Hemorheological consequences of hind limb ischemia-reperfusion differs in normal and gonadectomized male and female rats

Norbert Nemeth, Ferenc Kiss, Timea Hever, Endre Brath, Erika Sajtos, Istvan Furka, Iren Miko

Research output: Article

8 Citations (Scopus)


It is known that hemorheological parameters show gender differences that might be altered by gonadectomy (GoE). Since micro-rheological parameters (erythrocyte deformability and aggregation) sensitively change during and after ischemia-reperfusion (I/R), the question arises whether the hemorheological effects of I/R may show gender differences and further changes might be expected when GoE and I/R are additive. Sprague-Dawley rats were divided into six groups: Control males and females, I/R males and females with 1-hour hind limb ischemia, GoE + I//R males and females when 3 months after bilateral gonadectomy the I/R was induced. Before and just after ischemia, and on the 1st-3rd-5th-7th postoperative days blood samples were taken (lateral tail vein, 0.3-0.5 mL) for analyzing hematological parameters, erythrocyte's deformability (slit-flow ektacytometer) and aggregation (light-transmission aggregometer). Leukocyte and platelet counts raised markedly in gonadectomized animals during the investigated days. Hemorheological changes of I/R showed gender differences: significant impairment of erythrocyte deformability was found on the 1st-3rd postoperative days, expressed mostly in females. In gonadectomized females the postischemic deformability values were impaired. Erythrocyte aggregation index significantly raised by the 1st postoperative day, dominantly in males. It is suggested that gonadectomy may act as an additional rheological 'risk factor' related to blood micro-rheological parameters in ischemia-reperfusion.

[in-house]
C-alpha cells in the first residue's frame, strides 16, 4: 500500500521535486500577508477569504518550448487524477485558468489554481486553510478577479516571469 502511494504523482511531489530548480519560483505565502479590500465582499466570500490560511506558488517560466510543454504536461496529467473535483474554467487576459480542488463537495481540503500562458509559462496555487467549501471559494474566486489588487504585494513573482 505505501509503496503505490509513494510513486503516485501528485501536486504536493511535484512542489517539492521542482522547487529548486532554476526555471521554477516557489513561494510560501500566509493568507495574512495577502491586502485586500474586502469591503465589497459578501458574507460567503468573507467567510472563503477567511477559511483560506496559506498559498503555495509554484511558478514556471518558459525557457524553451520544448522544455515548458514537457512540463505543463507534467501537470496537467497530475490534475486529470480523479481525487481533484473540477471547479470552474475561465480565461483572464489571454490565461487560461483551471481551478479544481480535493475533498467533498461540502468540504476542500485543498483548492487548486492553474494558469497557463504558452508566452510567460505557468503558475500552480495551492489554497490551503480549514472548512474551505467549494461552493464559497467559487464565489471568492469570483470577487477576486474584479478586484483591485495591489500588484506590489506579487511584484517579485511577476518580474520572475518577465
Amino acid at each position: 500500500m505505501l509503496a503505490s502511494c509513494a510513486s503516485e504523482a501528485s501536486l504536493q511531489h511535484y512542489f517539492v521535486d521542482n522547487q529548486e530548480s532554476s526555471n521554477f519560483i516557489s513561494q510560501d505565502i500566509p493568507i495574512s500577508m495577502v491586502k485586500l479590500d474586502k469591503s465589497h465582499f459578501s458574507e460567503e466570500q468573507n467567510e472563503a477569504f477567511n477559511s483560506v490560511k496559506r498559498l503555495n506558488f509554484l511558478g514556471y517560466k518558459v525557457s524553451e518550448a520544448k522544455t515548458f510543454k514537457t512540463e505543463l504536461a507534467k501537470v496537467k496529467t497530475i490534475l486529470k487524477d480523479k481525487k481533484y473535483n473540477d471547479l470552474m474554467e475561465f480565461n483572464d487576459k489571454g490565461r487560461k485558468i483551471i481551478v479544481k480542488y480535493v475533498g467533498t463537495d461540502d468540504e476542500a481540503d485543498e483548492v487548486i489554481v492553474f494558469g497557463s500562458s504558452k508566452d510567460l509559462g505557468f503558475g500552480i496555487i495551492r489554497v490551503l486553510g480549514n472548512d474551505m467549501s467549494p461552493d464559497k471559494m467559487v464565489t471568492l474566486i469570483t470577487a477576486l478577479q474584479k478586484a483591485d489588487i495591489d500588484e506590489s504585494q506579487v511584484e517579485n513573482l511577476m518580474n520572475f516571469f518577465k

Original languageEnglish
Pages (from-to)197-211
Number of pages15
JournalClinical hemorheology and microcirculation
Issue number3
Publication statusPublished - máj. 9 2012


ASJC Scopus subject areas

  • Physiology
  • Hematology
  • Cardiology and Cardiovascular Medicine
  • Physiology (medical)

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